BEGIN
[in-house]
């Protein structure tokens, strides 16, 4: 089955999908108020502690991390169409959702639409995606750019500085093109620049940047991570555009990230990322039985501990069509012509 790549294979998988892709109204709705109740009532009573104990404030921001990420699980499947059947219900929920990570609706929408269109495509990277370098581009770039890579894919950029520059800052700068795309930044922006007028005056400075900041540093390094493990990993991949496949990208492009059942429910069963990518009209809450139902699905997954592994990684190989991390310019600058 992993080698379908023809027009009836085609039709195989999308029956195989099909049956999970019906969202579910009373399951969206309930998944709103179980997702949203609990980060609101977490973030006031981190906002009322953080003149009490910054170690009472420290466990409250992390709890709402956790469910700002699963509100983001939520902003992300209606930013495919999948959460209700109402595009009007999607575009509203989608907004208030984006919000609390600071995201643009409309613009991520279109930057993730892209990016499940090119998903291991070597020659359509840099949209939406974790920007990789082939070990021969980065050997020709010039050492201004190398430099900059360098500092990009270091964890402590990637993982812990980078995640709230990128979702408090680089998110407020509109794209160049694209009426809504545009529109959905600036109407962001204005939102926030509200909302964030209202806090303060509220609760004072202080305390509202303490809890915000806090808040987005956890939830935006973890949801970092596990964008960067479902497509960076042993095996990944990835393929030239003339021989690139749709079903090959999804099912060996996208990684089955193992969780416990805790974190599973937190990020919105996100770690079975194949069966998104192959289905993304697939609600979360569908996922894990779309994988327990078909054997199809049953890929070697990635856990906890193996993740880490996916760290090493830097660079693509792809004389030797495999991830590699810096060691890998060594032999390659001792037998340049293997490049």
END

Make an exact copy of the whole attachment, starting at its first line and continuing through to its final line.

[in-house]
């Protein structure tokens, strides 16, 4: 089955999908108020502690991390169409959702639409995606750019500085093109620049940047991570555009990230990322039985501990069509012509 790549294979998988892709109204709705109740009532009573104990404030921001990420699980499947059947219900929920990570609706929408269109495509990277370098581009770039890579894919950029520059800052700068795309930044922006007028005056400075900041540093390094493990990993991949496949990208492009059942429910069963990518009209809450139902699905997954592994990684190989991390310019600058 992993080698379908023809027009009836085609039709195989999308029956195989099909049956999970019906969202579910009373399951969206309930998944709103179980997702949203609990980060609101977490973030006031981190906002009322953080003149009490910054170690009472420290466990409250992390709890709402956790469910700002699963509100983001939520902003992300209606930013495919999948959460209700109402595009009007999607575009509203989608907004208030984006919000609390600071995201643009409309613009991520279109930057993730892209990016499940090119998903291991070597020659359509840099949209939406974790920007990789082939070990021969980065050997020709010039050492201004190398430099900059360098500092990009270091964890402590990637993982812990980078995640709230990128979702408090680089998110407020509109794209160049694209009426809504545009529109959905600036109407962001204005939102926030509200909302964030209202806090303060509220609760004072202080305390509202303490809890915000806090808040987005956890939830935006973890949801970092596990964008960067479902497509960076042993095996990944990835393929030239003339021989690139749709079903090959999804099912060996996208990684089955193992969780416990805790974190599973937190990020919105996100770690079975194949069966998104192959289905993304697939609600979360569908996922894990779309994988327990078909054997199809049953890929070697990635856990906890193996993740880490996916760290090493830097660079693509792809004389030797495999991830590699810096060691890998060594032999390659001792037998340049293997490049």